Computed Tomography Perfusion, Magnetic Resonance Imaging, and Histopathological Findings After Laparoscopic Renal Cryoablation: An In Vivo Pig Model

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Abstract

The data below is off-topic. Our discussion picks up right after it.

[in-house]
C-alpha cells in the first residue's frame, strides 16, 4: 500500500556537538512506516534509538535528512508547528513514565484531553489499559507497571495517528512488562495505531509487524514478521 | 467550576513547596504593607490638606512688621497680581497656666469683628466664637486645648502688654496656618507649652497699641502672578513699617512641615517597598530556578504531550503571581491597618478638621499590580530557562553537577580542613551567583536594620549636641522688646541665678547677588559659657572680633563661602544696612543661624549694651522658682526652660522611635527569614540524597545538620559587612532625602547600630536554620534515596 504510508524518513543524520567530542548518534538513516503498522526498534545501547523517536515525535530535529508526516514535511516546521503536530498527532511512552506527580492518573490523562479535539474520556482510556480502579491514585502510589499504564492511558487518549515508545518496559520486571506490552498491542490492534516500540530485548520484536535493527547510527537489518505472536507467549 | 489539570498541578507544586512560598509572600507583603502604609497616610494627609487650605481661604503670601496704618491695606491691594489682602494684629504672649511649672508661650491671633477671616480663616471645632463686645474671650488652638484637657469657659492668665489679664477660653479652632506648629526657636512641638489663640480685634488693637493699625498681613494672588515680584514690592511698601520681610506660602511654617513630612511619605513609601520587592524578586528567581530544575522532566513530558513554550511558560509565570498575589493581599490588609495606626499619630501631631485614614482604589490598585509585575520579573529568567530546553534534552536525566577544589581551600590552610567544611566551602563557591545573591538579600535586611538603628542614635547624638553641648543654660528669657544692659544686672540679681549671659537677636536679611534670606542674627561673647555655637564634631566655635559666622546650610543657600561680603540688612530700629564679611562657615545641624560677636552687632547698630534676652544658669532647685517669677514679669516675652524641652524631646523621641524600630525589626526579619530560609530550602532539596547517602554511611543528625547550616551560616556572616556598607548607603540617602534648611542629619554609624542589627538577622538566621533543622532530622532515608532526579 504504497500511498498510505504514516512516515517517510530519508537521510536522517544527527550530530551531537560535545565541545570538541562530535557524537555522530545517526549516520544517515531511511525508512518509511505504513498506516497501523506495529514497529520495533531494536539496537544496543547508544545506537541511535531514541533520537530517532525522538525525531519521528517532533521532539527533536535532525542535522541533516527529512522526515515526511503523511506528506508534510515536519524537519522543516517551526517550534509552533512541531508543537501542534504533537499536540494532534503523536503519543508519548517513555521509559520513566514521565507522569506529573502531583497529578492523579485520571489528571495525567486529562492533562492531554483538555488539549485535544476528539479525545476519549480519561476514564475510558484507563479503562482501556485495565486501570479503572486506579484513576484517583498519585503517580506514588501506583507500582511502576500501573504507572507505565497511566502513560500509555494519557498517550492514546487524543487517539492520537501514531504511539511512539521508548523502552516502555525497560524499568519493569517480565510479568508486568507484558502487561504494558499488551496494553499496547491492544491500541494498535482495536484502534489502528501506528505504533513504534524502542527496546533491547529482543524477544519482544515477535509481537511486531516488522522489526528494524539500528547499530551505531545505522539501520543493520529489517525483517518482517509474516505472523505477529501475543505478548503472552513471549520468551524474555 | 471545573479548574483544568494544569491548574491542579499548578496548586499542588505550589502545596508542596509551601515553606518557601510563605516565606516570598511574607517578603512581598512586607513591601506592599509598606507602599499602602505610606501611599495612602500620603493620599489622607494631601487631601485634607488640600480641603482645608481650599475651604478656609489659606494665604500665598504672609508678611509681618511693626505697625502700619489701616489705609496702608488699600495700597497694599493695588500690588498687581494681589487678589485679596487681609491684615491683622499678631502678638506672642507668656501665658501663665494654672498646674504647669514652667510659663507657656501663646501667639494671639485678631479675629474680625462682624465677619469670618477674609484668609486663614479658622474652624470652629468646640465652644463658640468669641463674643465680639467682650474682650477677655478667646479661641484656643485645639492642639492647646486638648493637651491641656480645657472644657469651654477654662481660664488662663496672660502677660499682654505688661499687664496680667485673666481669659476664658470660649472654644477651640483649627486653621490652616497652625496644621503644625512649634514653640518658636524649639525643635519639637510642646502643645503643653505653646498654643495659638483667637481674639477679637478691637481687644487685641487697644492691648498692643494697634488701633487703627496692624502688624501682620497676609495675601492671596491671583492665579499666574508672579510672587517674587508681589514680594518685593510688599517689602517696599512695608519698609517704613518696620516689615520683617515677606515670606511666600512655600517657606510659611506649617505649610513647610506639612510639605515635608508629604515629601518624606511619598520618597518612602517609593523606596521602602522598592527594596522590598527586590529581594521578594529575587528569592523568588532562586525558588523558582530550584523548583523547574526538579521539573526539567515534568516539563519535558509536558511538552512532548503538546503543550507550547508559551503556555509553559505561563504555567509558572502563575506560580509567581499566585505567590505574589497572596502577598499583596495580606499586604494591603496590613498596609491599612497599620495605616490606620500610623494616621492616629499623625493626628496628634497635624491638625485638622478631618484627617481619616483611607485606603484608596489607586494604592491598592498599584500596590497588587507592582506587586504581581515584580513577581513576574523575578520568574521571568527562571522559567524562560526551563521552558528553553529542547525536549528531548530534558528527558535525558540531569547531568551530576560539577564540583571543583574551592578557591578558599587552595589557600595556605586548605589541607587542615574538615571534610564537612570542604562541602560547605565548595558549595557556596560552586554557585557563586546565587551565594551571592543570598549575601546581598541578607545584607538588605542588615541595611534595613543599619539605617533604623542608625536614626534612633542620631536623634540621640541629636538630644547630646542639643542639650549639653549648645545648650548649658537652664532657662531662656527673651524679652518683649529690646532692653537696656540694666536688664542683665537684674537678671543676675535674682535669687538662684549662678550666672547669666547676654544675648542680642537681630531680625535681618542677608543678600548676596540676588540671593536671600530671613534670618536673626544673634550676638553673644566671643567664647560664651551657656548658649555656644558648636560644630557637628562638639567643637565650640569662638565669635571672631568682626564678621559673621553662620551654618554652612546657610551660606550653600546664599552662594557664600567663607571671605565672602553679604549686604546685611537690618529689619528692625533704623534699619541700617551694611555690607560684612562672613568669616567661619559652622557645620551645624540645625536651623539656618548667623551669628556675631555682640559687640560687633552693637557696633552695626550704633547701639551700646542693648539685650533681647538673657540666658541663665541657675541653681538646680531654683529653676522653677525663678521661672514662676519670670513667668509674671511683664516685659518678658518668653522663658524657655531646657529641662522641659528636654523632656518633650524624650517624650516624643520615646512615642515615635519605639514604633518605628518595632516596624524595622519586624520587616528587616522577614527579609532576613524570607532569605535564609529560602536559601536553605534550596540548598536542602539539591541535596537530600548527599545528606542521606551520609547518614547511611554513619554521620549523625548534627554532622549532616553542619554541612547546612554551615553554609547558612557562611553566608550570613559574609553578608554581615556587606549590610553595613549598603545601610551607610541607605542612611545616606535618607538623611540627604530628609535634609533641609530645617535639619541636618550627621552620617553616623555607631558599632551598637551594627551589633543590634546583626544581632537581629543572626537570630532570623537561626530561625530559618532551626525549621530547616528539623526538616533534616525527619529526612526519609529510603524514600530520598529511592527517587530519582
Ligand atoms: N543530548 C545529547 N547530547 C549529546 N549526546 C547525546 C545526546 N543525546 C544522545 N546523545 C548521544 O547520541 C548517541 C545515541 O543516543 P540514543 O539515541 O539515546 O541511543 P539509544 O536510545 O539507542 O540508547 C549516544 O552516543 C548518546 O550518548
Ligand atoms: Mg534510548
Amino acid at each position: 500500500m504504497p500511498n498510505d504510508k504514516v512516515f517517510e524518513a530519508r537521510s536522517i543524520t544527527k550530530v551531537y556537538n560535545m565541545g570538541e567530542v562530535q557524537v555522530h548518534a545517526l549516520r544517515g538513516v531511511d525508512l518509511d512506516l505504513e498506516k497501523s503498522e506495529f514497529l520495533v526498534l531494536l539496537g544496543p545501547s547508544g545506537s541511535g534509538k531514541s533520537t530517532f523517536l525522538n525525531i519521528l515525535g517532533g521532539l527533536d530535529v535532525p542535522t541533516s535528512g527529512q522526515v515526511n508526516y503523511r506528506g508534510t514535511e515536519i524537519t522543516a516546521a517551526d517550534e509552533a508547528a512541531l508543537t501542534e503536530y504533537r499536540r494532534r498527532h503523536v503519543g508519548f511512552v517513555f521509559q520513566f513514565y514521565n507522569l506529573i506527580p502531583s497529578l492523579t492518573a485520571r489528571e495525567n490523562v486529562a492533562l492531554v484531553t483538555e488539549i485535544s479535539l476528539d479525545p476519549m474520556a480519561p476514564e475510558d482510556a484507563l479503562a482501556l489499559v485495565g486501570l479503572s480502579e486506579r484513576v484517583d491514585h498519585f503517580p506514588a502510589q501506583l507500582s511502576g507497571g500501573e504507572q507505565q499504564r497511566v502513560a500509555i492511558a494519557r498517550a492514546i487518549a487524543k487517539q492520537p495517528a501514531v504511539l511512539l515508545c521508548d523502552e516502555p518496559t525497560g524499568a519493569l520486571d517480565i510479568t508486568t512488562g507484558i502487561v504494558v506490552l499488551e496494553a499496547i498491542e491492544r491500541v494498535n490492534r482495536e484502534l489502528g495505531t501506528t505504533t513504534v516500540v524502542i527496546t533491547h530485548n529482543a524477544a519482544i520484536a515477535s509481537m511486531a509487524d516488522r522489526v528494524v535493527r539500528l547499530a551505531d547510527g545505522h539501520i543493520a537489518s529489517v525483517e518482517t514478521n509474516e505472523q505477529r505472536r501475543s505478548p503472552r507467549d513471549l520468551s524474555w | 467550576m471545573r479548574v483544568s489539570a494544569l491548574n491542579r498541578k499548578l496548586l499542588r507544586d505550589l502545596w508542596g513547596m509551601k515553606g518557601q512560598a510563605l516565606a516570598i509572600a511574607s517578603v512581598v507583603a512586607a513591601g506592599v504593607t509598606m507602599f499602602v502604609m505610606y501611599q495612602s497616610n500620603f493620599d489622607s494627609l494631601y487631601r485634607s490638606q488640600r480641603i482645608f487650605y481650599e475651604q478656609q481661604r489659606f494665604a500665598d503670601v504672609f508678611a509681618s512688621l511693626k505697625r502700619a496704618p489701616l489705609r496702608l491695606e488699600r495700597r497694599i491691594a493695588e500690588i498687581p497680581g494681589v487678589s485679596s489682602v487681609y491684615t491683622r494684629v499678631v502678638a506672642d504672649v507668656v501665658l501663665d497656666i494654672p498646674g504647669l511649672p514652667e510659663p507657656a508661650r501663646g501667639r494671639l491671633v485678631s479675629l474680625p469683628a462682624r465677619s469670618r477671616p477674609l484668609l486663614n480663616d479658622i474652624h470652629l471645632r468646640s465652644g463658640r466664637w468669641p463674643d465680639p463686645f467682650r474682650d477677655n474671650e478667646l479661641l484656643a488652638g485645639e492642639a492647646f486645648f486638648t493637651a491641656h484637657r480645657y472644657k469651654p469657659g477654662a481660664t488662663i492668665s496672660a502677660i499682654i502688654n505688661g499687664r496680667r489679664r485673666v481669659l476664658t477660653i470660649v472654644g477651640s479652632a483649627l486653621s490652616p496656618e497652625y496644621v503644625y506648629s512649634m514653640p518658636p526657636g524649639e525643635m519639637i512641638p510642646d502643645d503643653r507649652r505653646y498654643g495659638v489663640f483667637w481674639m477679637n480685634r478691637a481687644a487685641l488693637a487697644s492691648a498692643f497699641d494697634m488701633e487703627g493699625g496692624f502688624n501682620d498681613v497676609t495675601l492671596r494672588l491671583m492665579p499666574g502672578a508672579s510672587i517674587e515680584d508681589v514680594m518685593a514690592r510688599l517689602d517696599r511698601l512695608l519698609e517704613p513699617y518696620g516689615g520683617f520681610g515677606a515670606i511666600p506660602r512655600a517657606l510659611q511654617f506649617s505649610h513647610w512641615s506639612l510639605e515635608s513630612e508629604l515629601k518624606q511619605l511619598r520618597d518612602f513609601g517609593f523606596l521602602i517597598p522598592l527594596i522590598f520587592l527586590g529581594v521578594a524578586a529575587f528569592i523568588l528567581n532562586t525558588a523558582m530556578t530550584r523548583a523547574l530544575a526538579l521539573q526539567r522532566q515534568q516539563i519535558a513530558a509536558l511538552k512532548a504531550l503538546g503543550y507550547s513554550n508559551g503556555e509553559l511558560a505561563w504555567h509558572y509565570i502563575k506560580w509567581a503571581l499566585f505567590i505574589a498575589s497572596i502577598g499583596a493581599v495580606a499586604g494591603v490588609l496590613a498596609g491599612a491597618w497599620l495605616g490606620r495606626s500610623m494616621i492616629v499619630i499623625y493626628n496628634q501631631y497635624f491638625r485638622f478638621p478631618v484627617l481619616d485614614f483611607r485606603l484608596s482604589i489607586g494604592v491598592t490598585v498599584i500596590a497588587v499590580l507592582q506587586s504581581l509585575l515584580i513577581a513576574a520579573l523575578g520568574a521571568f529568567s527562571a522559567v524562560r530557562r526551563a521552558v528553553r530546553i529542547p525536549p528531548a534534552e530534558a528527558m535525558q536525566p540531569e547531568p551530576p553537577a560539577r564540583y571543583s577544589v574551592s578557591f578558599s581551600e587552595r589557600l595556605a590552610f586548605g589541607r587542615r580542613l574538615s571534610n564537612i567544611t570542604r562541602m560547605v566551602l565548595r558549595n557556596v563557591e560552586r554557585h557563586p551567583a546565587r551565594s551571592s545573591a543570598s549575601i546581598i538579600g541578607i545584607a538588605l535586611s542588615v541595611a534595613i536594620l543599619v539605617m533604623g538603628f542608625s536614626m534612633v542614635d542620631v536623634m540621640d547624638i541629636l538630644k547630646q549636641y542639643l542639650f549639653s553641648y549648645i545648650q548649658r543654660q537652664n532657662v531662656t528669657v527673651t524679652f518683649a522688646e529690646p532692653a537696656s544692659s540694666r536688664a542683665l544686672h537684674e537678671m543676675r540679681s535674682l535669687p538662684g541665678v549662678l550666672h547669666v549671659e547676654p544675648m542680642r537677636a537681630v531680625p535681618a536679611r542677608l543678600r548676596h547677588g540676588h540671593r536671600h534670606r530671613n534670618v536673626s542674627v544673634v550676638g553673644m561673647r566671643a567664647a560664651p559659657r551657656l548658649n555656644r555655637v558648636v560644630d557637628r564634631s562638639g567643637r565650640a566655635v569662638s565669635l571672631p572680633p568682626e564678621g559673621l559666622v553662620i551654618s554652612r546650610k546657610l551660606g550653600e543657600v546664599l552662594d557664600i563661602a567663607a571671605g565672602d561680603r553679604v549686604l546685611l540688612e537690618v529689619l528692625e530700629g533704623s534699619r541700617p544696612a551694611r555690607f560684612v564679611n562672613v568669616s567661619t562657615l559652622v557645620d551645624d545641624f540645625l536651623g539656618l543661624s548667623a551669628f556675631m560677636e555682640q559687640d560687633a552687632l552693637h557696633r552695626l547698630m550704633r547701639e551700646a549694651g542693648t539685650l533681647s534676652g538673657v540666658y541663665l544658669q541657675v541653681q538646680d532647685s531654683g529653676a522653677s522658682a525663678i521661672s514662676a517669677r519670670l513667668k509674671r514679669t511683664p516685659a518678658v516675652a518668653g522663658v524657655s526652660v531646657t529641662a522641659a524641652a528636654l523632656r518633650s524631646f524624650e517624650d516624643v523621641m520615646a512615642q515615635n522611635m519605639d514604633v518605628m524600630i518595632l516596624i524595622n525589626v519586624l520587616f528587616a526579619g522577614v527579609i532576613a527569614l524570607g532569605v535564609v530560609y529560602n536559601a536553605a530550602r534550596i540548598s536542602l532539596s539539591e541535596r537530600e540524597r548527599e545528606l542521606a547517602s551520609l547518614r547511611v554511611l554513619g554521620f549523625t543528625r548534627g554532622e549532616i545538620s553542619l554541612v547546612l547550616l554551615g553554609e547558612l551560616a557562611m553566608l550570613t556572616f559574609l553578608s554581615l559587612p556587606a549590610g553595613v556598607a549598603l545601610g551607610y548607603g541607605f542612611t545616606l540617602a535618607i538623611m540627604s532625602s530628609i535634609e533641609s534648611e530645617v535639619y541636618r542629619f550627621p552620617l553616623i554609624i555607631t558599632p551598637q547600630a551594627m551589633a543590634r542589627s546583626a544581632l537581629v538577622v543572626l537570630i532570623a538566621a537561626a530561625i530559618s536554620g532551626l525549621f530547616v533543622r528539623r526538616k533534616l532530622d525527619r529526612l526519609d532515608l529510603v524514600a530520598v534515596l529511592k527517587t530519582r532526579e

The present study investigates how computed tomography perfusion scans and magnetic resonance imaging correlates with the histopathological alterations in renal tissue after cryoablation. A total of 15 pigs were subjected to laparoscopic-assisted cryoablation on both kidneys. After intervention, each animal was randomized to a postoperative follow-up period of 1, 2, or 4 weeks, after which computed tomography perfusion and magnetic resonance imaging scans were performed. Immediately after imaging, open bilateral nephrectomy was performed allowing for histopathological examination of the cryolesions. On computed tomography perfusion and magnetic resonance imaging examinations, rim enhancement was observed in the transition zone of the cryolesion 1week after laparoscopic-assisted cryoablation. This rim enhancement was found to subside after 2 and 4 weeks of follow-up, which was consistent with the microscopic examinations revealing of fibrotic scar tissue formation in the peripheral zone of the cryolesion. On T2 magnetic resonance imaging sequences, a thin hypointense rim surrounded the cryolesion, separating it from the adjacent renal parenchyma. Microscopic examinations revealed hemorrhage and later hemosiderin located in the peripheral zone. No nodular or diffuse contrast enhancement was found in the central zone of the cryolesions at any follow-up stage on neither computed tomography perfusion nor magnetic resonance imaging. On microscopic examinations, the central zone was found to consist of coagulative necrosis 1 week after laparoscopic-assisted cryoablation, which was partially replaced by fibrotic scar tissue 4 weeks following laparoscopic-assisted cryoablation. Both computed tomography perfusion and magnetic resonance imaging found the renal collecting system to be involved at all 3 stages of follow-up, but on microscopic examination, the urothelium was found to be intact in all cases. In conclusion, cryoablation effectively destroyed renal parenchyma, leaving the urothelium intact. Both computed tomography perfusion and magnetic resonance imaging reflect the microscopic findings but with some differences, especially regarding the peripheral zone. Magnetic resonance imaging seems an attractive modality for early postoperative follow-up.

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